canadian hockey

Thursday Thought: Canadian Women’s Hockey History

In honour of Women’s History Month and the start of hockey season, we’re kicking it old school with an excerpt from “Women’s Hockey: A Proud Past, A Bright Future” (if the IOC doesn’t screw around with it):

Until recently, many Canadians were not aware of Canada’s proud tradition in women’s hockey – a tradition that stretches back over 100 years. Many Canadians are surprised to learn that Lord Stanley’s daughter, Lady Isobel Stanley, was a pioneer in the women’s game. One of the first females to be photographed using puck and stick (around 1890) Lady Isobel wore a long white dress when she played “shinny” with other ladies on the natural ice rink beside Government House in Ottawa…

The long skirts worn by the women led to a clever defensive strategy. The ladies crouched in front of their goaltender, allowing the hem of their long skirts to spread out and thus foil any attempt by an opposing player to shoot the puck beyond them and into the net…

In 1916, Cornwall, Ontario, introduced local sensation Albertine Lapensee, who was billed as “the premier female player in the world.” Thousands of fans turned out to see Lapensee play. But not for long; Lapensee went to New York for a visit and returned several weeks later — as a man. Her new name was Albert Smith.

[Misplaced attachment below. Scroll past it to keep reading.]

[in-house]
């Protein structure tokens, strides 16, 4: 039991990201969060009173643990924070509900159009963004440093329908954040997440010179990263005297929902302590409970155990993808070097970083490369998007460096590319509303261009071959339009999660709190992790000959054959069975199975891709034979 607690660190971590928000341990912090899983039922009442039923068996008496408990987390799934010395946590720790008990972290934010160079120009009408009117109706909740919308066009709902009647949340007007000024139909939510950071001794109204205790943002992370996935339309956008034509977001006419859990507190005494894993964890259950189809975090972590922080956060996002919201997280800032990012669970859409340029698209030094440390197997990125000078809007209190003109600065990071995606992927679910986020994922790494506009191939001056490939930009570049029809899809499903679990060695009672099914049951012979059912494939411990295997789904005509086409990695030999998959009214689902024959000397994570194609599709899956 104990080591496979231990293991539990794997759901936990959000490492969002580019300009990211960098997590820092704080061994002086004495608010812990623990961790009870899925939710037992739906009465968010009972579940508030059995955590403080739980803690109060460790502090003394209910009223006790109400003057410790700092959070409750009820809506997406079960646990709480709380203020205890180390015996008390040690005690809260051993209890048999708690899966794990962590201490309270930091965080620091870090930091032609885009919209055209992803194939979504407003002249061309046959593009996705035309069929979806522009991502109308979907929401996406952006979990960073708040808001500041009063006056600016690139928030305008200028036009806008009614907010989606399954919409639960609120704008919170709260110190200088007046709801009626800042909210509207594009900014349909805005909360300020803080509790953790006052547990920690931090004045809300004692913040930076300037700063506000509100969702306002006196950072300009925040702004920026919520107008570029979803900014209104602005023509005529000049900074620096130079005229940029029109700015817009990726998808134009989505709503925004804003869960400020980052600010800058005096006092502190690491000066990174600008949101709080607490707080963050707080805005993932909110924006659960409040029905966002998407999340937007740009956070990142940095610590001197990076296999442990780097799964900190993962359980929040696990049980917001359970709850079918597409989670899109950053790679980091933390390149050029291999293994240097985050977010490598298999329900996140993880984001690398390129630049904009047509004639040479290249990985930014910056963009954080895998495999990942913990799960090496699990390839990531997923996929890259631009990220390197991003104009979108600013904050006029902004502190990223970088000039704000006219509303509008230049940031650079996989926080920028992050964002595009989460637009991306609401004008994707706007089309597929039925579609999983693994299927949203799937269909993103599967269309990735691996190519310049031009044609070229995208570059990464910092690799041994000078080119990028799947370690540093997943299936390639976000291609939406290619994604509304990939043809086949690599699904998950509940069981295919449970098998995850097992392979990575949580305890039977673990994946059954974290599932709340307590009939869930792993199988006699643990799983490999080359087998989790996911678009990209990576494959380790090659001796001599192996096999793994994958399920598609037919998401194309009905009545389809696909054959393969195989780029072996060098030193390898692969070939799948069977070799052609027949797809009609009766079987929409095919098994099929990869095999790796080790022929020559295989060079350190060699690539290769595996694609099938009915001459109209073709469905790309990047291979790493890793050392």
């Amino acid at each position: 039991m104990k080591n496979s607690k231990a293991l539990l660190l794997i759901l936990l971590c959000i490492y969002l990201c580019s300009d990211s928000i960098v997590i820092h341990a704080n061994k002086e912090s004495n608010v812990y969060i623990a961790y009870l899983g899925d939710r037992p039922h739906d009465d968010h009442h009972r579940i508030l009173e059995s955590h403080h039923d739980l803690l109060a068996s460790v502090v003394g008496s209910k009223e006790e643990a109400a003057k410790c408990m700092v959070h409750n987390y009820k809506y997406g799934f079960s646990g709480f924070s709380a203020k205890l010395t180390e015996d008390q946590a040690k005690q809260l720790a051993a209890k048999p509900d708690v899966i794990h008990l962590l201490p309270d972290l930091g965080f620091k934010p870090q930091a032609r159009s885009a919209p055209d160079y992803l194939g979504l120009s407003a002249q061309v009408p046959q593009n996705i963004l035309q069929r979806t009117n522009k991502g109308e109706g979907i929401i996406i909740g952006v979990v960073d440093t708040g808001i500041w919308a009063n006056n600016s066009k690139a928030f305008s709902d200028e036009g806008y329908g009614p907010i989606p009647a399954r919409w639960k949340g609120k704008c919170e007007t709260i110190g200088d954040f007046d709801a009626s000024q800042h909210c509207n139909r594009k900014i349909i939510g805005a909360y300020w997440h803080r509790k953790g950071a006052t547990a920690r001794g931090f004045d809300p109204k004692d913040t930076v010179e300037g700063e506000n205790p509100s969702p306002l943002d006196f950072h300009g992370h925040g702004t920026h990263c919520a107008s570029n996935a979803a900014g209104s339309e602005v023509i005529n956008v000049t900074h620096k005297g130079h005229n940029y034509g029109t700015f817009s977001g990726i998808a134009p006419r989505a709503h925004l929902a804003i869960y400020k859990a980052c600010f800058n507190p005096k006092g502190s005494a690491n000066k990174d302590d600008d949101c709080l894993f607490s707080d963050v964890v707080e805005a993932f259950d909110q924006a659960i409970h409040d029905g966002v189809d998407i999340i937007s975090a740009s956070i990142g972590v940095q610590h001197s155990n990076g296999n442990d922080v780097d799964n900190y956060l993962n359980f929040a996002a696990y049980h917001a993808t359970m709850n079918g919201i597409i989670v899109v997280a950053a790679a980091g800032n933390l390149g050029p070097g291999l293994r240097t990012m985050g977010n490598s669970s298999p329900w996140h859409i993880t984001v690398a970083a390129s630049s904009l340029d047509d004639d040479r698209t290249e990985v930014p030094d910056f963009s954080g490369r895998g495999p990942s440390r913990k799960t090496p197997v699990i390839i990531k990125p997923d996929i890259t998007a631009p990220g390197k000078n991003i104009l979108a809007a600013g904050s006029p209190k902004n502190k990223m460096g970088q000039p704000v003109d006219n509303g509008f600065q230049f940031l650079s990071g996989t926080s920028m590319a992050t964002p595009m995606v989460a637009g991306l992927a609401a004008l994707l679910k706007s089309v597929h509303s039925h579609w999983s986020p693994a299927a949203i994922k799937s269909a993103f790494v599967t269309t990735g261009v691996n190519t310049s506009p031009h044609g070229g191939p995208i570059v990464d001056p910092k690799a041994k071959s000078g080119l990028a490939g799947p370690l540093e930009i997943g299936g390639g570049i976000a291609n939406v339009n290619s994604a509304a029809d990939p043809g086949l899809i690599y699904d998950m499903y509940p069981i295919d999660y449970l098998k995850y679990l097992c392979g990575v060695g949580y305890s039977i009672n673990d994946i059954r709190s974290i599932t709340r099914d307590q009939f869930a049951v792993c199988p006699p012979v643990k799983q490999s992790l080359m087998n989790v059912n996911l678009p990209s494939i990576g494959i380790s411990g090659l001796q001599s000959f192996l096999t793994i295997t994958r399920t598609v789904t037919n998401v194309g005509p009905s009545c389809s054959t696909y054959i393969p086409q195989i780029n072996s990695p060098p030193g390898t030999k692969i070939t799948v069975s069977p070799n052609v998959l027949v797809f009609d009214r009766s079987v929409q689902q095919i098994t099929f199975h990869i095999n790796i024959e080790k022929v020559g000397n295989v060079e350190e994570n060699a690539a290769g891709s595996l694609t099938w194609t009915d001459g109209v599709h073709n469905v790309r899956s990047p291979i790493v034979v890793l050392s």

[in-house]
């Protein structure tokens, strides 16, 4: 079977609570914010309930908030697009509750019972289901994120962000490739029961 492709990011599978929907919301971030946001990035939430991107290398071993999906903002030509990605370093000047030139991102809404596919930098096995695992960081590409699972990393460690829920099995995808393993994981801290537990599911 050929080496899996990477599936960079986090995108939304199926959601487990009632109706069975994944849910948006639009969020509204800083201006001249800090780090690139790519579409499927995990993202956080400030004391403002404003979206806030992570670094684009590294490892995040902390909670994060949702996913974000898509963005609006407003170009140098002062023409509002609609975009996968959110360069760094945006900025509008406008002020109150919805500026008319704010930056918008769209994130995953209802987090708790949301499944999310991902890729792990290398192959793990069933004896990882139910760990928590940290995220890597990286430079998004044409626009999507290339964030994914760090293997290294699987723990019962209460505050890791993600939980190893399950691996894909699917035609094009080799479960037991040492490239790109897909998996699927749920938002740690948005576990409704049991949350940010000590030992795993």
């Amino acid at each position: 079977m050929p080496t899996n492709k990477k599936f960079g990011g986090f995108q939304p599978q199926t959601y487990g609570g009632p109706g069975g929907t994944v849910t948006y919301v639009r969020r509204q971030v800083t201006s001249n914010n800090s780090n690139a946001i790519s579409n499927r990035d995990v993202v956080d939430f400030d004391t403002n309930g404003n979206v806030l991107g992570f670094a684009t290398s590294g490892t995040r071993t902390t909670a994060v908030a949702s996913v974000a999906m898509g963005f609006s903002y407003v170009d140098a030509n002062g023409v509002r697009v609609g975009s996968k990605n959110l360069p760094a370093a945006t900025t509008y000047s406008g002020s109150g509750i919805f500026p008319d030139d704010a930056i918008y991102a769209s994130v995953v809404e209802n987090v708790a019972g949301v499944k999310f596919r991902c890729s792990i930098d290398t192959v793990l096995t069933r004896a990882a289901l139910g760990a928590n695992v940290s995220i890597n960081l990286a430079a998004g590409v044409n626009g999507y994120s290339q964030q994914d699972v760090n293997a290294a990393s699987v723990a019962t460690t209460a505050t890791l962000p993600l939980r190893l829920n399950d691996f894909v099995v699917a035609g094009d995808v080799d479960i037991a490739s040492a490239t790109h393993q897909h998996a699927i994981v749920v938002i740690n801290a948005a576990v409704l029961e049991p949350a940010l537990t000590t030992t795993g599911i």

In 1927, Elizabeth Graham, a young woman from Queen’s University, contributed to hockey history by wearing the first goal mask in the game. Miss Graham wore a fencing mask during collegiate games…

Perhaps a young girl named Abby Hoffman was a catalyst for the revival of interest [in the 1960s]. Playing as “Ab” Hoffman in an all-boys league, she excelled in the sport and her gender was not discovered until she was forced to hand in a birth certificate. Soon, other young women began trying out for boy’s teams, only to be rebuffed.

By 1982, a national championship for women was re-introduced and a female hockey council was established. In 1987, the first Women’s World Hockey Tournament was held in North York, Ontario, a tournament that spawned other major championships in Europe and Asia.

-Jarrah

Posted on by Jarrah Hodge in Can-Con, Feminism Leave a comment